Bees' flight paths are disturbed by predators

White-tailed bumblebee (c) Dave Goulson Bumblebees do not just journey from A to B

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Foraging bumblebees change their flying patterns to avoid predators, researchers have found.

The animals are known for their straight forward travel: inspiring the phrase "to make a bee-line".

But scientists at Queen Mary, University of London used artificial spiders to test the flight paths of bees collecting nectar.

The bees travelled straight from flower to flower when spiders were absent, but made more turns when faced with them.

Bees often systematically visit multiple flowers in one single area to collect nectar and scientists refer to this method as a "Levy flight", named after French mathematician Paul Pierre Levy.

But the latest study suggests bees respond to the presence of predators in a more complex way than previously thought, says one of its authors, Dr Rainer Klages from Queen Mary's School of Mathematical Sciences.

Bumblebee buzz

  • There are around 250 species of bumblebee around the world, with 24 species found in the UK
  • They can visit flowers up to 2km away from their colonies, to feed on nectar and gather pollen
  • Buff-tailed bumblebees are the UK's largest species
  • Different species have certain flower preferences: The great yellow bumblebee has a long tongue and forages in flowers where nectar is harder to reach
  • Some bumblebee species are "cuckoos", where females take over another nest instead of making their own. The cuckoo evicts or kills the queen and uses the workers to rear its own offspring

Dr Klages says: "In mathematical theory we treat a bumblebee as a randomly moving object hitting randomly distributed targets.

"Bumblebees in the wild are under the constant risk of predators, such as spiders, so the question we wanted to answer is how such a threat might modify their foraging behaviour."

He explains that velocity - speed in a given direction - is the key to how bees stay safe when seeking food.

"The way the velocities change with time during a flight is characteristically different under predation threat," says Dr Klages.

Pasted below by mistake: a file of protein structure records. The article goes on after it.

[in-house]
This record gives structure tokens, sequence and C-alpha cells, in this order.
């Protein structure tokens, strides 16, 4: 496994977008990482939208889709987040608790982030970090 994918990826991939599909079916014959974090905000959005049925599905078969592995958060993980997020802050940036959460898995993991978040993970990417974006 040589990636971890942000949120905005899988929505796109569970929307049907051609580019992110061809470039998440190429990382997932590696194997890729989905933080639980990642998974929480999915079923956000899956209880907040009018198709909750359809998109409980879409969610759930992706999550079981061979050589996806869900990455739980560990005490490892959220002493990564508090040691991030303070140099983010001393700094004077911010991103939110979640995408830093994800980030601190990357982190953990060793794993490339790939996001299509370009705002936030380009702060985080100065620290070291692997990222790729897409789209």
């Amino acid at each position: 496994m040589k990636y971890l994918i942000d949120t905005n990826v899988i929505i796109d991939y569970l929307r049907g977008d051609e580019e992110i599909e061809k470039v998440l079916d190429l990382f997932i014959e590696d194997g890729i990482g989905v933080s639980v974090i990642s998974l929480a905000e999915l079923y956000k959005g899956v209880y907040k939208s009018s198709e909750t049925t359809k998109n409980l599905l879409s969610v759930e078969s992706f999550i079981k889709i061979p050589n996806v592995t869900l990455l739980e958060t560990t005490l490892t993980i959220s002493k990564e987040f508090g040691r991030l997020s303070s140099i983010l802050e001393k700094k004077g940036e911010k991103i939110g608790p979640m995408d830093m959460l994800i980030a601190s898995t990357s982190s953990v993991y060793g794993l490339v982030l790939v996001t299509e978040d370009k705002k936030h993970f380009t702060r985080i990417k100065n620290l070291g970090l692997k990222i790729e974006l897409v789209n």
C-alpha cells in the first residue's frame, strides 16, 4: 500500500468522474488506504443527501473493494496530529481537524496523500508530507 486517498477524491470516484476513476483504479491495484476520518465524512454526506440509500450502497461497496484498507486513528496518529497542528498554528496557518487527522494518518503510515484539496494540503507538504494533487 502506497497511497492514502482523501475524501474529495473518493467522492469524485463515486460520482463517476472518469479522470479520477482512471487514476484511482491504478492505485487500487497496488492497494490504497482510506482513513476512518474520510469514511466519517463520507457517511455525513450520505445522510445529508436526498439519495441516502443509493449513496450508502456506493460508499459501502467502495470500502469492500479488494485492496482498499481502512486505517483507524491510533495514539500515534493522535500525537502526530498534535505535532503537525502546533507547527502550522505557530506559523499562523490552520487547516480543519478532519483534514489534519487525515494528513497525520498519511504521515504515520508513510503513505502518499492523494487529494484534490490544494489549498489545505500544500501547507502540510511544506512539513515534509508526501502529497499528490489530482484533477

With spiders present, the researchers found that the bees turned more often, deviating from their usually straight paths.

Special set-up

The experiments were carried out in controlled conditions, with "artificial spiders created" in the form of a trapping mechanism that grabbed the bumblebee for two seconds.

Bee on flower Bees were thought to fly mostly very systematically from flower to flower

The 3D flight trajectories of 30 bumblebees were tracked by two high frame-rate cameras.

"The bumblebee flies in a small box, going in one side and there are artificial flowers where the bee can search for food," says PhD student and study author Friedrich Lenz.

"What we look at is the data from the two cameras in there, and how the bee's behaviour changes when artificial spiders were introduced."

Friedrich Lenz says the team hope to look at bumblebees in the wild as well and compare the results.

"We are in a very special set-up, and the problem is it's much harder to do it outside," he says.

The sensory perception, memory, and individuality of the bees may also be factors that could change the outcomes of foraging theories, the research found.

Dr Klages says it's a very important discovery for other mathematical foraging studies.

"In previous foraging theories, the mathematical model was more abstract. We found you do really have to incorporate the interaction."

The research was part of a cross-disciplinary study with other departments at the university.

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